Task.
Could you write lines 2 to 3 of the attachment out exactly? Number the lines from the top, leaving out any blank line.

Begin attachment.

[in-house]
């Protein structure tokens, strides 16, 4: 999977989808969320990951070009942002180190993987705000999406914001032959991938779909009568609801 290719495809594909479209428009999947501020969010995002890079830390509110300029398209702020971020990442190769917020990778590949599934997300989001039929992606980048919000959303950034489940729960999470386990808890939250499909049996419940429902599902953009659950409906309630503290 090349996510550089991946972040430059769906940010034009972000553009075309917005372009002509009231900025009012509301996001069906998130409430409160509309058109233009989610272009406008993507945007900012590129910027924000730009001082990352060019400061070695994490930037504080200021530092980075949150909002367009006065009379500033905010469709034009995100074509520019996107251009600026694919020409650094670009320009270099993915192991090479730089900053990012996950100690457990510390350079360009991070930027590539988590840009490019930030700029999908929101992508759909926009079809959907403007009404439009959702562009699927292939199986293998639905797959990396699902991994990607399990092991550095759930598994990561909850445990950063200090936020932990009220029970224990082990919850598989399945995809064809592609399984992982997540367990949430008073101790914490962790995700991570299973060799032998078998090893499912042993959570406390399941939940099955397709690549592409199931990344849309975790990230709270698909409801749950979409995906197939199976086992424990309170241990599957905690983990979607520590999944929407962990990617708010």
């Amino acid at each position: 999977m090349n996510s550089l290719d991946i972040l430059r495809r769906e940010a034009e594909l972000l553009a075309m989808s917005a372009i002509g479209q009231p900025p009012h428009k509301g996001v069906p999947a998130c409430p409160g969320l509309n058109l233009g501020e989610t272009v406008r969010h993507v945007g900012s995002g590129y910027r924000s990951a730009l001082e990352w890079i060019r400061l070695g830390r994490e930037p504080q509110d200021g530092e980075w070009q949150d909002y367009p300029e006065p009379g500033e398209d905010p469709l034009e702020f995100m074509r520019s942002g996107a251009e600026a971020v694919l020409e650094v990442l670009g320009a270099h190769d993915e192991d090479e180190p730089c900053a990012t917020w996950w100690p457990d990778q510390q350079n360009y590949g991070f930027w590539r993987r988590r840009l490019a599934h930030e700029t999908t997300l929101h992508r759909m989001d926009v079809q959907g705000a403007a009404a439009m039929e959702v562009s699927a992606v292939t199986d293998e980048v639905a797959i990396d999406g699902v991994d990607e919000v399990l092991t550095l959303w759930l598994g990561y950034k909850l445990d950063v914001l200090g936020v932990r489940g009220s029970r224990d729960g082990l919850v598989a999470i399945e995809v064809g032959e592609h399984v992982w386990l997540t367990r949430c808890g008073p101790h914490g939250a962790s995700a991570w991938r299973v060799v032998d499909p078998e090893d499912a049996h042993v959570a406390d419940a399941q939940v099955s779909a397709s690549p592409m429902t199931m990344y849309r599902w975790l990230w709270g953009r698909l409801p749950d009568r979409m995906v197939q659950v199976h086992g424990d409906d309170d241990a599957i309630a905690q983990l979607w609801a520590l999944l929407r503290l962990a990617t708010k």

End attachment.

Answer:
């Protein structure tokens, strides 16, 4: 999977989808969320990951070009942002180190993987705000999406914001032959991938779909009568609801 290719495809594909479209428009999947501020969010995002890079830390509110300029398209702020971020990442190769917020990778590949599934997300989001039929992606980048919000959303950034489940729960999470386990808890939250499909049996419940429902599902953009659950409906309630503290 090349996510550089991946972040430059769906940010034009972000553009075309917005372009002509009231900025009012509301996001069906998130409430409160509309058109233009989610272009406008993507945007900012590129910027924000730009001082990352060019400061070695994490930037504080200021530092980075949150909002367009006065009379500033905010469709034009995100074509520019996107251009600026694919020409650094670009320009270099993915192991090479730089900053990012996950100690457990510390350079360009991070930027590539988590840009490019930030700029999908929101992508759909926009079809959907403007009404439009959702562009699927292939199986293998639905797959990396699902991994990607399990092991550095759930598994990561909850445990950063200090936020932990009220029970224990082990919850598989399945995809064809592609399984992982997540367990949430008073101790914490962790995700991570299973060799032998078998090893499912042993959570406390399941939940099955397709690549592409199931990344849309975790990230709270698909409801749950979409995906197939199976086992424990309170241990599957905690983990979607520590999944929407962990990617708010």
């Amino acid at each position: 999977m090349n996510s550089l290719d991946i972040l430059r495809r769906e940010a034009e594909l972000l553009a075309m989808s917005a372009i002509g479209q009231p900025p009012h428009k509301g996001v069906p999947a998130c409430p409160g969320l509309n058109l233009g501020e989610t272009v406008r969010h993507v945007g900012s995002g590129y910027r924000s990951a730009l001082e990352w890079i060019r400061l070695g830390r994490e930037p504080q509110d200021g530092e980075w070009q949150d909002y367009p300029e006065p009379g500033e398209d905010p469709l034009e702020f995100m074509r520019s942002g996107a251009e600026a971020v694919l020409e650094v990442l670009g320009a270099h190769d993915e192991d090479e180190p730089c900053a990012t917020w996950w100690p457990d990778q510390q350079n360009y590949g991070f930027w590539r993987r988590r840009l490019a599934h930030e700029t999908t997300l929101h992508r759909m989001d926009v079809q959907g705000a403007a009404a439009m039929e959702v562009s699927a992606v292939t199986d293998e980048v639905a797959i990396d999406g699902v991994d990607e919000v399990l092991t550095l959303w759930l598994g990561y950034k909850l445990d950063v914001l200090g936020v932990r489940g009220s029970r224990d729960g082990l919850v598989a999470i399945e995809v064809g032959e592609h399984v992982w386990l997540t367990r949430c808890g008073p101790h914490g939250a962790s995700a991570w991938r299973v060799v032998d499909p078998e090893d499912a049996h042993v959570a406390d419940a399941q939940v099955s779909a397709s690549p592409m429902t199931m990344y849309r599902w975790l990230w709270g953009r698909l409801p749950d009568r979409m995906v197939q659950v199976h086992g424990d409906d309170d241990a599957i309630a905690q983990l979607w609801a520590l999944l929407r503290l962990a990617t708010k």